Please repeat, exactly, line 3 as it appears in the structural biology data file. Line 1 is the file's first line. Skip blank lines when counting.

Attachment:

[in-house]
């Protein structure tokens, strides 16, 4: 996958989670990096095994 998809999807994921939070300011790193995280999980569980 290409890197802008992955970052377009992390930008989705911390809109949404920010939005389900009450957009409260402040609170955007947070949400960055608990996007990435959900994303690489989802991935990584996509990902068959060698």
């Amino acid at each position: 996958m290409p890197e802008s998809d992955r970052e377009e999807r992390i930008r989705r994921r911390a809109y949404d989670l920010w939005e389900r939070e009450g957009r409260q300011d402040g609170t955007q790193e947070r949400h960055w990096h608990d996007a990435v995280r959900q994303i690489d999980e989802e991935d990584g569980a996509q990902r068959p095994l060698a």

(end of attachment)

């Amino acid at each position: 996958m290409p890197e802008s998809d992955r970052e377009e999807r992390i930008r989705r994921r911390a809109y949404d989670l920010w939005e389900r939070e009450g957009r409260q300011d402040g609170t955007q790193e947070r949400h960055w990096h608990d996007a990435v995280r959900q994303i690489d999980e989802e991935d990584g569980a996509q990902r068959p095994l060698a």